Saturday, August 24, 2013
Will Young Members Moderate The GOP ?
a poll done between July 17th and 21st of 1,480 adults with a 3 point margin of error (6 points among only Republicans). That survey showed that while most Republicans wanted their party to change, a majority of them wanted the party to move even further to the right.
The GOP base seems to think that they live in a right-wing country -- probably because they is what they want to believe. They are wrong, just as wrong as progressives who would like to think the United States is a progressive country. The truth is, like it or not, the United States is now (and always has been) a very moderate country. While Americans would like to see change that benefits all citizens, they want that change to come slowly (so mistakes can be kept to a minimum). Most Americans believe there are dangers at both ends of the political spectrum.
There is no doubt that the current Republican Party has moved far to the right -- and in no way can be considered moderate. That is why they have been soundly defeated in the last two presidential elections. Even though the GOP was able to hold on to a majority in the House, that was due to some very effective gerrymandering, and not because most voters favored the GOP (since Democrats got over a million more votes in House races than the GOP did).
The question is whether the GOP will moderate its views to appeal to more voters, or continue their path to marginalization. Pew recently looked at young voters in the party (18 to 39) versus older party members (40 & over) to see if the future might hold a more moderate GOP electorate. And as the three charts above show, the younger members do have some different views than their older peers. Note that 19% more of the young would like to see the party nominate more racial & ethnic minority candidates, 18% more would like to see them nominate more women, and 11% more would like for the party to reconsider some of its policies.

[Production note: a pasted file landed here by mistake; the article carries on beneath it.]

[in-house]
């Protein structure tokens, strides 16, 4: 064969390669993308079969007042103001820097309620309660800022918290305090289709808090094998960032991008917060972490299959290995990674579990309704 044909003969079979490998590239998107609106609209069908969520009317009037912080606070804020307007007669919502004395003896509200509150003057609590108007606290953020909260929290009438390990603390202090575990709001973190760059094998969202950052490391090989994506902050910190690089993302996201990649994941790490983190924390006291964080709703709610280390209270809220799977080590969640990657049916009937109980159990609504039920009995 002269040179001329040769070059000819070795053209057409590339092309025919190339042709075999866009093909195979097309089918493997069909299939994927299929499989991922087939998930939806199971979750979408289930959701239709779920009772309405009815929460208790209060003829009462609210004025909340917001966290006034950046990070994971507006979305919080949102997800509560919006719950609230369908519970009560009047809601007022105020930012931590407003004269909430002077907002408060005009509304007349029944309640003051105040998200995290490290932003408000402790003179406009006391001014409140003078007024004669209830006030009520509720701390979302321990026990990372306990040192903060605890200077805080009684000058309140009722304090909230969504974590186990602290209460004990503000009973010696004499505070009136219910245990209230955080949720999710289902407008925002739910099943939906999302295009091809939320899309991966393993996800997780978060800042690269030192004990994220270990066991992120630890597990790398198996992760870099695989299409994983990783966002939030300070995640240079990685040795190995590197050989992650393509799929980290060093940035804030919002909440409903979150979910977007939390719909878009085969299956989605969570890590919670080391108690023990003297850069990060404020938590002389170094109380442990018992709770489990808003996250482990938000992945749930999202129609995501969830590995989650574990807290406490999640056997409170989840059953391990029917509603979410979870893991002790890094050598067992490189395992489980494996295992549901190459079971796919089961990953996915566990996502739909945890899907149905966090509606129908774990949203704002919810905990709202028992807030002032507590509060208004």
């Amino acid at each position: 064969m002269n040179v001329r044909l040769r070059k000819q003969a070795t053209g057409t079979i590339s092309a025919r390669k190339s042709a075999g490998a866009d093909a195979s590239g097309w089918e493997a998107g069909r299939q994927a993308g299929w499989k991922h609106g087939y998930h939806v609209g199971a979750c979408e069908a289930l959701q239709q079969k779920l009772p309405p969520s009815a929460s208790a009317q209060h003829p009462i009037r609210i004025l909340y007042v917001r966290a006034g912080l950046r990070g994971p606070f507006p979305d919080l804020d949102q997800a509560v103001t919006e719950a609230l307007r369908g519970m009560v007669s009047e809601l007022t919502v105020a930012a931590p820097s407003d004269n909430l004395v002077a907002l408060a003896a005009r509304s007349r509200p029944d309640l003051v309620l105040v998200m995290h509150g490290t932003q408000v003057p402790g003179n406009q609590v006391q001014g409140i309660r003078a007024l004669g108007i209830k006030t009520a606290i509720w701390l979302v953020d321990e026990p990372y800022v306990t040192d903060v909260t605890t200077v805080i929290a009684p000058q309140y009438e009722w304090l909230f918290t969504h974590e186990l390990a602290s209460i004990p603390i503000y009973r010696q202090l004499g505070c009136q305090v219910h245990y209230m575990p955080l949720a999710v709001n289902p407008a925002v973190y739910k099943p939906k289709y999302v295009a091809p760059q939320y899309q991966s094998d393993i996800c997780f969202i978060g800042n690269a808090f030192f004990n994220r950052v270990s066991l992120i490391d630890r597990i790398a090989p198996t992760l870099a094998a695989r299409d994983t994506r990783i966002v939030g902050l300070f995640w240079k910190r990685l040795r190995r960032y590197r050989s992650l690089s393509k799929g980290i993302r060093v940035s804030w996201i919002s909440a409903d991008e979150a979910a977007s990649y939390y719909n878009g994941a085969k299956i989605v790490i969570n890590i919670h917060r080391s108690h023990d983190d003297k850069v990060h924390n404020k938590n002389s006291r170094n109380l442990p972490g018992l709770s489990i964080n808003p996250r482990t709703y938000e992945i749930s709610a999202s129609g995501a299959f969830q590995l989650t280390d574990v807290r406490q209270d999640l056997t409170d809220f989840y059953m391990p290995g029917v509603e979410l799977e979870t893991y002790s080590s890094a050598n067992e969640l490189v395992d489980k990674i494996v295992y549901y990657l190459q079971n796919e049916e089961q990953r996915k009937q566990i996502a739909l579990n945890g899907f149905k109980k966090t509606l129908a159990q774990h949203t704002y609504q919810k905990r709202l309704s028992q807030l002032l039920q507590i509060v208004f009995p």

At first glance, it might seem like the younger party members might exert a more moderating influence on the party, and steer it back toward the middle of American politics. But when you look closer at the survey, you see that is just an illusion. Take note of these three additional charts from that same survey:
A majority of the young actually see their current party as being "tolerant and open to all", in spite of their anti-immigrant, anti-minority, anti-woman, and anti-equality policies. And they don't want to see their party compromise with the Democrats to get needed legislation. Only a meager 38% would like to see more compromise, while 56% would not -- with 24% wanting less compromise (an impossibility) and 32% saying the current level of compromise (which is no compromise at all) is enough.
If the very few remaining moderates in the Republican Party are hoping that young people will help move their party to the center (and back into the mainstream of American politics) -- that hope is probably a very remote one. Younger Republicans seem to be pretty happy with the direction of their party. And that is just sad, because a democracy needs at least two parties (reasonable parties with solutions instead of ideologies).